Politics

This Week in Statehouse Action: Happy Bidenversary! edition

Rearranging Furniture: In case you’re wondering where the redistricting process stands in your state, the amazing folks at Daily Kos Elections have a super handy, daily-updated redistricting tracker that you should totally bookmark (… or just leave it open in a tab forever, if you’re like me, which you definitely shouldn’t be, because my browser tab situation is best described as “unhealthy”).

In Florida, trying-to-be-more-Trump-than-Trump Gov. Ron DeSantis cannonballed himself into that state’s redistricting process (which, like in most states, is the responsibility of the legislature) by submitting a super aggro congressional map to lawmakers, who had already drawn their own.

In fact, the legislatively-drawn maps actually had bipartisan buy-in (Republicans firmly control both chambers) and, if approved by DeSantis, would create 16 GOP seats and 12 Dem seats (pretty close to the current 16-11 split).

But DeSantis’ map is designed to create an 18-10 split—to say nothing of the fact that it would also dramatically dilute and diminish Black voting strength.

With redistricting’s outsized influence on the balance of power in the U.S. House after 2022, DeSantis is only messing with congressional maps at the moment.

A state Senate (16 D/24 R) map is also moving through the legislature, and it’s mostly status quo-ish.

… which is not good! Remember, when anyone says that this round of redistricting wasn’t that bad for Democrats, that person is undermining their own analysis by failing to take into account that existing maps—both congressional and legislative—are (in most states) GOP gerrymanders.

Maintaining that isn’t fair representation. Rather, it’s another decade of silencing voters by shunting them into districts designed to serve the interests of Republican lawmakers—not the interests of the people actually living in those districts.

In Arizona, the Independent Redistricting Commission (IRC) is (again) devolving into DRAMA.

The IRC was supposed to have its final meeting this week, at which it was slated to give final approval to both congressional and legislative maps.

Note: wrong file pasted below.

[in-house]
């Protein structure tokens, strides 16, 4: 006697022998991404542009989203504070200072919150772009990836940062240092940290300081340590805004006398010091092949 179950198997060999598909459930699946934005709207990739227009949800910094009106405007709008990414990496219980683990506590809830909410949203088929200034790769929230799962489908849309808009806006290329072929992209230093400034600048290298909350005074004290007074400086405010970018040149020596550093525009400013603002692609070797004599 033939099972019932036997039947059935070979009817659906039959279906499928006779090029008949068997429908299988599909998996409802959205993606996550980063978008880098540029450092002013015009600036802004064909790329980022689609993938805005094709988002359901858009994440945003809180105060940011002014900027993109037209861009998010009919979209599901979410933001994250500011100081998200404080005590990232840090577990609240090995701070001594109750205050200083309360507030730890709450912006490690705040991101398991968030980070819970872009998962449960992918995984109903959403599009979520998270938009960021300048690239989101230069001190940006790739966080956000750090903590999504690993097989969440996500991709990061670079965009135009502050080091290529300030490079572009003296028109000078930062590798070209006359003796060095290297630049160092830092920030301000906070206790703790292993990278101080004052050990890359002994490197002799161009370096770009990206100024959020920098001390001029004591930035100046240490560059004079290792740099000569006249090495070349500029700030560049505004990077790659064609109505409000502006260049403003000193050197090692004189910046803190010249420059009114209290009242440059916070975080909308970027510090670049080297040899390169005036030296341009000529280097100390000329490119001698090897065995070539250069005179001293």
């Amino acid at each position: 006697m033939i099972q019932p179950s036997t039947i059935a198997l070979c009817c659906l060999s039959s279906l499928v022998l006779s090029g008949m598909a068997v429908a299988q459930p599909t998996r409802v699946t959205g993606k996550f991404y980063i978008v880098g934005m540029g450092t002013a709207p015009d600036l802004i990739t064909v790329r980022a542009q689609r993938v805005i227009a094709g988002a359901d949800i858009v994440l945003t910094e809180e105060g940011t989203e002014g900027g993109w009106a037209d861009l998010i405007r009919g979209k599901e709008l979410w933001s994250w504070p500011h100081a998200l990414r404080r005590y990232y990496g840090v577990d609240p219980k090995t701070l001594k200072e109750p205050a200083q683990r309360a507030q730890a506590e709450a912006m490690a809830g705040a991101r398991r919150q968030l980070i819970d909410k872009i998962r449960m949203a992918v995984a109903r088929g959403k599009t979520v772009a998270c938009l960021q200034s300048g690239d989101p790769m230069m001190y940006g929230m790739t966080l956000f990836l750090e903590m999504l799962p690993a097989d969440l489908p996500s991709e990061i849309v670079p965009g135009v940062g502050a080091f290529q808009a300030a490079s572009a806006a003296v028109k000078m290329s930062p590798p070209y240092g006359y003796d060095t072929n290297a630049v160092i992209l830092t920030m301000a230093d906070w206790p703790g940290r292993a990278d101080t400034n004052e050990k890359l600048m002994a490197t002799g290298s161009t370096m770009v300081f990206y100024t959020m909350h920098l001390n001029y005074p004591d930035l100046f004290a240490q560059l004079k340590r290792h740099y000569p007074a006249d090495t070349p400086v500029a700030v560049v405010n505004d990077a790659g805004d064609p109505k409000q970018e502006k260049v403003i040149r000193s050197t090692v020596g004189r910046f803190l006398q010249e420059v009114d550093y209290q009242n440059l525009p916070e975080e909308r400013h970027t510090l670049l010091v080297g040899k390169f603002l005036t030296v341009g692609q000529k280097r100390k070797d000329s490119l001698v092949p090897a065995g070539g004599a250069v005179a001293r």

Things didn’t quite work out that way, though.

At Tuesday’s “final” meeting, commissioners unexpectedly changed their votes, accused one another of harboring improper motives, and even disappeared from the proceedings altogether.

The groundwork for the debacle was laid in December, when all five members of the panel voted in favor of a new congressional map, opening a period of review for local election officials to propose minor administrative adjustments to the lines. Tuesday’s meeting was ostensibly for the purpose of certifying those tweaks, but one Democratic commissioner, Shereen Lerner, announced that she’d “made an error” in backing the congressional map.

That reversal infuriated Republican commissioners as well as the commission’s independent (… somewhat debatable tbh) chair, Erika Neuberg, who accused, “Someone was directing you then and someone is directing you now.”

Lerner rejected that allegation and in turn accused GOP commissioner David Mehl of acting to aid Republican legislators, which would violate a constitutional prohibition on taking into account where incumbents live. Obviously, Mehl denied this.

Democrats in Arizona were pretty unhappy with the December vote approving the new congressional map, which could shift Dems’ 5-4 edge in the state’s House delegation into a 6-3 advantage for the GOP. This probably has something to do with Lerner and the other Democrat on the board, Derrick Watchman, voting against that map on this week, despite supporting mostly the same district boundaries just a few weeks ago. But with the support of “independent” IRC chair Neuberg and the commission’s two Republicans, the map passed on a 3-2 vote.

At this point the IRC had been meeting and squabbling for about five hours, so they took a recess before reconvening to consider the state’s new legislative map.

But Neuberg was nowhere to be found for the reconvened meeting, and the panel had to adjourn without voting on that plan.

Which meant the commission couldn’t certify both maps and transmit them to Secretary of State Katie Hobbs, the step that would make the new districts official.

No word yet on when the panel will meet again to continue the fun. 




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